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How the Trump Administration’s Failed Immigration Strategy Fueled by Xenophobic Ideology Created a Financial Crisis at USCIS

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From Day One, the Trump Administration has led a failed immigration strategy driven by their deeply held xenophobic ideology and cynical political ambitions, not guided by the best interests of Americans, our families or our economy. The result — a financial crisis at USCIS that will harm thousands of federal workers in the middle of a pandemic. Yesterday, Government Executive reported that USCIS is about furlough up to 15,000 USCIS employees. The Trump administration claims the agency is broke because the pandemic has led to fewer applications, starving the fee-funded agency. Nothing could be further from the truth. As Catherine Rampell of the Washington Post noted yesterday, “The agency claims it’s a novel coronavirus victim. No doubt, the covid-19 pandemic has disrupted operations. But USCIS was in financial trouble long before the virus’s outbreak.” The reason: over 100 xenophobic immigration policies under the Trump administration over the last three and half years.

We know this because pre-pandemic, in November 2019, the Trump administration issued a proposal for public notice and comment to significantly increase USCIS processing fees based upon a projected annual deficit of $1.2 billion and a negative carryover balance of $1.5 billion in fiscal year 2020. Just a couple years ago, USCIS projected a positive carryover balance of $800 million, according to the fee rule.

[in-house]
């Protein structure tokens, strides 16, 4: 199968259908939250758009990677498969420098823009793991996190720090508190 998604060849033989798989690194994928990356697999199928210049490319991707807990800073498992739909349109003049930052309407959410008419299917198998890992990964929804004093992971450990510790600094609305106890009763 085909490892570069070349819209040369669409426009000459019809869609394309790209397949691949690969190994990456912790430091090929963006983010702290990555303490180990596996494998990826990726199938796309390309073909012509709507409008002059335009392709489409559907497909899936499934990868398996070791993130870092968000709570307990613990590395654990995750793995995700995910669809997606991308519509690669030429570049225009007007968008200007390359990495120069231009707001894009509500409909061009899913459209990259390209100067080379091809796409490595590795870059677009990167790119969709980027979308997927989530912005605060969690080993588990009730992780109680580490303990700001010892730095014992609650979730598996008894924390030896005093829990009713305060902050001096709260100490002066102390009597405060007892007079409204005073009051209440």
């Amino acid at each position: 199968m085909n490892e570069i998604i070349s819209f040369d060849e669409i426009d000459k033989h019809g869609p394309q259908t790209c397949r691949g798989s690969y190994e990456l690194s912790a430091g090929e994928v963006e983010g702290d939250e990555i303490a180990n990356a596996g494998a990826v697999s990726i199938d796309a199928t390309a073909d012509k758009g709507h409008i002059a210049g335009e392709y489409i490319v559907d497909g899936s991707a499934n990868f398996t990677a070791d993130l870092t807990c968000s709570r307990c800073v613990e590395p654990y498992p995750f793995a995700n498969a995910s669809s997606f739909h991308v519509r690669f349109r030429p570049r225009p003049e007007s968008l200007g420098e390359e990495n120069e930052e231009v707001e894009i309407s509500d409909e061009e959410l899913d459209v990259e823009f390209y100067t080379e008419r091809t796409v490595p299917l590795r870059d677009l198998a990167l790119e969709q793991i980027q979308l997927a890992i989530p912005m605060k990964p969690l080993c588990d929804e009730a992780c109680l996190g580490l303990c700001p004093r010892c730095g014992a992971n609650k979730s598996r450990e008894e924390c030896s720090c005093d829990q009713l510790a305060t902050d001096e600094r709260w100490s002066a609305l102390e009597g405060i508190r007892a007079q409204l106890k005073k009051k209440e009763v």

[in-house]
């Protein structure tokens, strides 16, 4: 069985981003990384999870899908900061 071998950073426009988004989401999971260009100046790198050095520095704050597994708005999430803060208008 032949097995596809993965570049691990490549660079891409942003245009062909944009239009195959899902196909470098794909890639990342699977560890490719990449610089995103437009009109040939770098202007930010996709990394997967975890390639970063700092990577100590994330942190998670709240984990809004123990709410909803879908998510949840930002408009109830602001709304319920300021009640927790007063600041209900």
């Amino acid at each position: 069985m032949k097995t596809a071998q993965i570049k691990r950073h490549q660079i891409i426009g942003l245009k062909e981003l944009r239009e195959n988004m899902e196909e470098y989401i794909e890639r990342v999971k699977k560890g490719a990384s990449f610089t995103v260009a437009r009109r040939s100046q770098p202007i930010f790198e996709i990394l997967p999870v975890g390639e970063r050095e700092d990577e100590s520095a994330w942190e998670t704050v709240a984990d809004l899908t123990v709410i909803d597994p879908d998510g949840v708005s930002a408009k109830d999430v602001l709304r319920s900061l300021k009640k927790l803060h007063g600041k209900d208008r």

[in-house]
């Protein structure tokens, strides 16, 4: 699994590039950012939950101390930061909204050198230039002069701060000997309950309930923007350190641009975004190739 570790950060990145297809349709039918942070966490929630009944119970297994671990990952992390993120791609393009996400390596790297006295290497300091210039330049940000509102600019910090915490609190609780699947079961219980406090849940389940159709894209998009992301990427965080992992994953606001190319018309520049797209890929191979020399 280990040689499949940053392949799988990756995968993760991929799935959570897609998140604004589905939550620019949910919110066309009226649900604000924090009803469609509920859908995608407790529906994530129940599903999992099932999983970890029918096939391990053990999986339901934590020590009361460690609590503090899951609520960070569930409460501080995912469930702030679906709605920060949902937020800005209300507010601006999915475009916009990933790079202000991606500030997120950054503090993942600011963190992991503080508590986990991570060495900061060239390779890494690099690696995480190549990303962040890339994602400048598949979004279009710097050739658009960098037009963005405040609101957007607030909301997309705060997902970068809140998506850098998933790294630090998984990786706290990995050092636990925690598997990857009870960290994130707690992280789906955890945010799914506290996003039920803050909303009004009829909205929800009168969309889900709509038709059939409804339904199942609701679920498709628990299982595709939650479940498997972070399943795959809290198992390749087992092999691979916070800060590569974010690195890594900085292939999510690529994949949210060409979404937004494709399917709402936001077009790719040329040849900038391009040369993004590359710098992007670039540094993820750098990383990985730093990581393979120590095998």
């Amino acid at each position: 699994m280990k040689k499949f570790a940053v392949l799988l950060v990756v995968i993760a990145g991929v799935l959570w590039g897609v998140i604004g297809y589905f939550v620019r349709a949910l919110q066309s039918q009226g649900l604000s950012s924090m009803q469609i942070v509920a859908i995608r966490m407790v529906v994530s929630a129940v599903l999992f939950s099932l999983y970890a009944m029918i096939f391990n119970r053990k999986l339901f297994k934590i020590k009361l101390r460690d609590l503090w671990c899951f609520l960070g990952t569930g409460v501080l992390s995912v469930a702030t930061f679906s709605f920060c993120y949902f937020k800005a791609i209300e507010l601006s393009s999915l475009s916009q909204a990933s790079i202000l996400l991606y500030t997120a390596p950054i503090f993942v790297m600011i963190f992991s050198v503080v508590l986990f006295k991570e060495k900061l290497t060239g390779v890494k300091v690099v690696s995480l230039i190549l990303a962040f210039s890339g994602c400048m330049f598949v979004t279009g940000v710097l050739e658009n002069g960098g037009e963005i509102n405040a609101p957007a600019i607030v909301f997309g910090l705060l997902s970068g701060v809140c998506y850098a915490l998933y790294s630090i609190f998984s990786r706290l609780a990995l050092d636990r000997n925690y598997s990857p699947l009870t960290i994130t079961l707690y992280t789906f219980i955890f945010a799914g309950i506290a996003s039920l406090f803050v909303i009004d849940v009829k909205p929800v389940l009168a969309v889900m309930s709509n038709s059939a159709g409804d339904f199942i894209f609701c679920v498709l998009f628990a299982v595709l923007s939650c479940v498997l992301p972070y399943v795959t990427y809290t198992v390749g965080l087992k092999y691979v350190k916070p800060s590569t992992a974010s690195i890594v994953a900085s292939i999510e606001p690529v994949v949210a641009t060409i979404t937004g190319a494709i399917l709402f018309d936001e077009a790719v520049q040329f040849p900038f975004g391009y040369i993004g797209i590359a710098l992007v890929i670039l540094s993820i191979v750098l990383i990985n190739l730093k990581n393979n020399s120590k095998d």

We also know this because a DHS Watch review of the Immigration Policy Tracking Project revealed a web of 182 actions — an unprecedented number — that:

  • Made more people ineligible to apply;
  • Made it more difficult to apply and be granted a benefit; and,
  • Introduced a web of “extreme vetting” with little to no justification other than to slow things down.

The result — significant losses in revenue due to fewer applications and increased costs, such as more staff, to implement time-consuming adjudication changes grounded in xenophobia.

Results of Review of 182 Trump Administration Immigration Policies Affecting USCIS – fewer eligible to apply, more red tape, less revenue, more costs

Key Impact Areas

While some policies and actions had more significant negative effects on the financial solvency of USCIS, there aren’t two or three that represent the bulk of the problem.  Instead, it is the combination of many actions — an unprecedented 182 in just a little over three years — most of which have led to this situation. However, there are some key areas where Trump Administration changes in immigration and naturalization caused the greatest impact in lost revenue and increased costs.

Case Example:  Naturalization

While the number of naturalization applications did not decrease outside of historical norms, except for military naturalizations (68% drop in applications), our review found almost 20 different policies related to naturalization since January 2017, most of which created more red tape and extreme vetting, costing the agency much more in resources to adjudicate forms. As a result, model output (i.e. USCIS calculation of cost to adjudicate a specific form) for most forms related to naturalization increased, resulting in additional cost of $105 million.

Case Example:  DACA

With a stroke of a pen on September 5, 2017, the Trump administration ended DACA. While courts have ordered DACA renewals to continue, the initial applicant program remains terminated. This represents lost revenue of $36 million based upon FY16 data.

Case Example:  TPS

By mid-2018, the Trump administration had ended six TPS programs, terminating TPS for 402,195 individuals, or 98% of all current TPS recipients. TPS termination is on hold because of court order. However, the regular process for renewing TPS status — generally every 18 months, generating $199 million in application fee revenue, has now been replaced with automatic free-of-charge renewals by Federal Register.

Case Example:  Family-Based Immigration